While the Obama administration has been soft on pursuing justice for victims of Bush-era human rights violations, it’s at least comforting to know that the US court system is picking up a teensy bit of the slack. On Monday, the Seventh Circuit Court of Appeals ruled in a 2-1 decision that a civil lawsuit brought by two American men against Former Secretary of Defense Donald Rumsfeld and the US government alleges sufficient evidence to proceed.
Plaintiffs Nathan Ertel and Donald Vance, who had been working as security contractors for Shield Group Security in Iraq, claim that they were unjustly detained and subjected to psychological and physical torture shortly after they started to suspect that their company was engaging in bribery and weapons trafficking. BBC News reports:
The men began feeding information [regarding the alleged corruption] to US government officials in Iraq until, in April 2006, the company confiscated their credentials to enter the Baghdad Green Zone…according to their court pleadings.
Then, US military personnel detained them, confiscated their belongings, handcuffed and blindfolded them and took them to a military base in Baghdad, where they were fingerprinted, strip-searched and locked in a cage.
They were then taken to Camp Cropper near Baghdad International Airport, where they “experienced a nightmarish scene in which they were detained incommunicado, in solitary confinement, and subjected to…torture for the duration of their imprisonment – Vance for three months and Ertel for six weeks”, the court wrote, reiterating the men’s allegations.
The decision [PDF] stated that command responsibility does in fact apply to top-ranking government officials in times of war, and that there was enough of a case to hold the former defense secretary, not just individual soldiers or the military commanders, accountable.
Here’s an excerpt from the court documents (emphasis my own):
The plaintiffs allege that Secretary Rumsfeld then directed that the techniques in place at Guantanamo Bay also be extended to Iraq. The plaintiffs claim, for instance, that Secretary Rumsfeld sent Major General Geoffrey Miller to Iraq in August 2003 to evaluate how prisons could gain more “actionable intelligence” from detainees. In September 2003, in response to General Miller’s suggestion to use more aggressive interrogation policies in Iraq, and as allegedly “directed, approved and sanctioned” by Secretary Rumsfeld, the commander of the United States-led military coalition in Iraq signed a memorandum authorizing the use of 29 interrogation techniques (the “Iraq List”), which included sensory deprivation, light control, and the use of loud music.
David Rivkin, Jr., Rumsfeld’s attorney, promptly issued a response that spouted national-security talking points so predictable that it’s almost redundant to post them:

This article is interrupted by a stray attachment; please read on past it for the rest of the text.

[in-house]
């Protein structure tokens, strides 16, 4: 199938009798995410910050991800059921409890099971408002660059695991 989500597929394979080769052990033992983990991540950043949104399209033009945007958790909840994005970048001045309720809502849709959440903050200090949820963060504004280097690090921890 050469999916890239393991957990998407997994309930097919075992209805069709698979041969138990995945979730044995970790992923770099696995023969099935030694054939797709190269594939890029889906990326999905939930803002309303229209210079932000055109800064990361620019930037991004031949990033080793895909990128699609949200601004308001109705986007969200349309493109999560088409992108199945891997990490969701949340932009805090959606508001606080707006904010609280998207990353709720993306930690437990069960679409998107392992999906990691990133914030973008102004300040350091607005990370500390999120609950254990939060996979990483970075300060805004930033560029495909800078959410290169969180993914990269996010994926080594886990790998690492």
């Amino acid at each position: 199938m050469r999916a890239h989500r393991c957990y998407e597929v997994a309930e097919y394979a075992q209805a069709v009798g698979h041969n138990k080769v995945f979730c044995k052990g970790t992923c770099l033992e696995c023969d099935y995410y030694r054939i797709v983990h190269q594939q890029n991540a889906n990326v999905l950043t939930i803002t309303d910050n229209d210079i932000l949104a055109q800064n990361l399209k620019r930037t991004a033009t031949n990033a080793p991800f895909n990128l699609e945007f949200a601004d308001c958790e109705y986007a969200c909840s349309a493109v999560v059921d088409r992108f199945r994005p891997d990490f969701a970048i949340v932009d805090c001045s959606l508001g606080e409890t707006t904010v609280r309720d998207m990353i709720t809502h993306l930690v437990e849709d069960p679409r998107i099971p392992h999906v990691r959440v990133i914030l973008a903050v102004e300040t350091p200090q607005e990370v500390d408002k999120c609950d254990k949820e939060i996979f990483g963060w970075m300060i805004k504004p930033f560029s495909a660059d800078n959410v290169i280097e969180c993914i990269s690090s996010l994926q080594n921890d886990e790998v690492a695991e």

Having judges second-guess the decisions made by the armed forces halfway around the world is no way to wage a war…It saps the effectiveness of the military, puts American soldiers at risk, and shackles federal officials who have a constitutional duty to protect America.
With the Bush and Obama administrations’ repeated (and rather successful) efforts to block cases pertaining to post-9/11 abuses, it’s easy to get cynical and conclude that this lawsuit, too, will get derailed and vanish in the news cycle clutter. However, some human rights lawyers and activists are claiming that the appeals court ruling itself is already an important victory in the fight against government impunity.
“This shows that the courts are open and willing, as they should be, to listen to the claims of victims of torture, and whether or not it gets the media attention it should, there is still, thankfully, the opportunity,” Melina Milazzo, a fellow in the law and security program at Human Rights First, told Mother Jones. “This is huge progress. So many of these cases have been dismissed before the merits can be reached. This is now the highest court that has ruled this way in such a case…but what is really interesting is that the two justices who decided that Rumsfeld did not have qualified immunity said that US laws provide civil damages remedies to aliens, so it would be shocking not to provide it to our own citizens.”
Ertel and Vance’s suit might also have a greater chance of succeeding because they are American citizens, not foreign accusers, Milazzo added: “In practice, it is not clear whether or not the constitutional protection would apply to foreigners, but in this case, it is abundantly clear.”
Alexander Abdo, a staff attorney in the ACLU’s National Security Project, also lauded the legal and political significance of Monday’s court decision, stressing that the case may help to reaffirm that the government cannot get away with institutionalizing “enhanced interrogation.”
“The most significant aspect of the Obama and Bush administrations’ attempts to avoid accountability is that they have convinced courts that the higher an executive official, the less accountable they should be,” Abdo told Mother Jones. “The purpose of these constitutional prohibitions is to be applied to high-level executives…[and] the principle of the rule of law states that no high-ranking official has free license to commit the worst kinds of crimes based solely on the level of their office.”
The appeals court decision comes less than a week after a district court ruling in Washington, DC, in which a judge decided that an Army vet is allowed to sue Rumsfeld for damages related to (you guessed it) torture at the hands of American military personnel in Iraq.
All in all, it has been a solid few days for human rights advocates, and probably a frantic and rather inconvenient week for Rumsfeld’s lawyers.